A privacy group led by prominent activist Max Schrems has filed complaints against Apple in Germany and Spain, for allegedly enabling app developers to track iPhone users for ad purposes.
The complaints center on the Identifier for Advertising (IDFA) -- an alphanumeric string that allows developers to track mobile users across different apps.
“Apple’s operating system creates the IDFA without user’s knowledge or consent,” Schrem's organization, Nyob, says. The group adds that the IDFA allows Apple and third parties to track users' behavior and provide personalized advertising.
An Apple spokesperson says the claims in the complaint are “factually inaccurate.”
“Apple does not access or use the IDFA on a user’s device for any purpose,” the spokesperson states, adding that the company complies with European law.
The complaint alleges that IDFAs are “very similar” to cookies -- which can be used to track people across the web, but not across apps.
“The IDFA is like a 'digital license plate,' the complaints allege. “Every action of the user can be linked to the 'license plate' and used to build a rich profile about the user.”
The organization says Apple is violating the EU “Cookie Law” -- which predates the General Data Protection Regulation, and which requires that users consent to some forms of tracking.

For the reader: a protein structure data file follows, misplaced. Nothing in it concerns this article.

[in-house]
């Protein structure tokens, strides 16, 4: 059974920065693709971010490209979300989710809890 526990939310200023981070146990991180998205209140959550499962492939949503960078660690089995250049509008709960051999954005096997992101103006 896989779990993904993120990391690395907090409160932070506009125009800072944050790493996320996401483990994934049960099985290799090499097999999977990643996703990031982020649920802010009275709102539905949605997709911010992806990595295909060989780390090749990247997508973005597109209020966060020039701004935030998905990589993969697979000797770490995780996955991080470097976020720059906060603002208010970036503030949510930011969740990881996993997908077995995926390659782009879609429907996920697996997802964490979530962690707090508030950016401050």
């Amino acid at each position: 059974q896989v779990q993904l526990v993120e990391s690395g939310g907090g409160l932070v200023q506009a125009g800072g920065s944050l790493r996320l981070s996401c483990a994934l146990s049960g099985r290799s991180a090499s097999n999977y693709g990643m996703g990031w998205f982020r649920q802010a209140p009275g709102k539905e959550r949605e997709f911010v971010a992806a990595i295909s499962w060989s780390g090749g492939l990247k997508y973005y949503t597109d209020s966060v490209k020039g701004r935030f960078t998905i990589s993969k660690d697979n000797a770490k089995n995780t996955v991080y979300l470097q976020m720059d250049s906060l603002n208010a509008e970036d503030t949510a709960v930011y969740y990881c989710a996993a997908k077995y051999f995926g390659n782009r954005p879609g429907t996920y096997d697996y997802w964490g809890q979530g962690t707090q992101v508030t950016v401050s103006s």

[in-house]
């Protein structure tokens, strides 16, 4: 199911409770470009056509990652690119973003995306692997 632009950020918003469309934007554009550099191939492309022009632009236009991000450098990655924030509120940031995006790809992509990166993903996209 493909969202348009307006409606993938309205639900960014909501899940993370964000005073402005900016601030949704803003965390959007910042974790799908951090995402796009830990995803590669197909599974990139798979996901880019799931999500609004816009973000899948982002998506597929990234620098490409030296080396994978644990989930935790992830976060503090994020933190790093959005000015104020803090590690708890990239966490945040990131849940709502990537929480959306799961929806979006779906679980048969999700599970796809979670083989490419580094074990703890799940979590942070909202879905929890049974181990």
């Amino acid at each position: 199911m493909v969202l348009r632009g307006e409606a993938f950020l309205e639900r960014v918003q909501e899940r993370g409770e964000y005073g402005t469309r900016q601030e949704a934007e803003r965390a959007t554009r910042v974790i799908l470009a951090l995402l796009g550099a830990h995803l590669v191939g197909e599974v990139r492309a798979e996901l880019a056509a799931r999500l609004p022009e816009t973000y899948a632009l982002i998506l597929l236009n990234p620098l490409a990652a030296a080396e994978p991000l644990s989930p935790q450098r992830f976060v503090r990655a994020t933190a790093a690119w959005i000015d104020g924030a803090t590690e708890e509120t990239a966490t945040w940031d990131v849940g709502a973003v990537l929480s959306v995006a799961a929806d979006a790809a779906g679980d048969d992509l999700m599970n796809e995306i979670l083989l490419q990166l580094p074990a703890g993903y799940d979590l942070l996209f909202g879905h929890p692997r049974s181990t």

Currently, consumers who want to prevent advertisers from using the IDFA for ad targeting must activate the "limit ad tracking” option.
But Apple says that beginning next year, its iOS 14 operating system will only allow apps to use the IDFA if consumers explicitly consent on an app-by-app basis.
The U.S. ad industry objects to that decision, and is pressing Apple to reverse course.
In Europe, the Interactive Advertising Bureau France and other groups brought an antitrust complaint against Apple in Europe over the planned privacy settings, arguing that the decision to prevent developers from accessing the IDFA without opt-in consent is “anticompetitive.”
Schrems has brought numerous privacy cases in Europe, including one that resulted in the EU's highest court striking down a transatlantic privacy pact that had allowed companies to easily transfer EU citizens' data to the United States.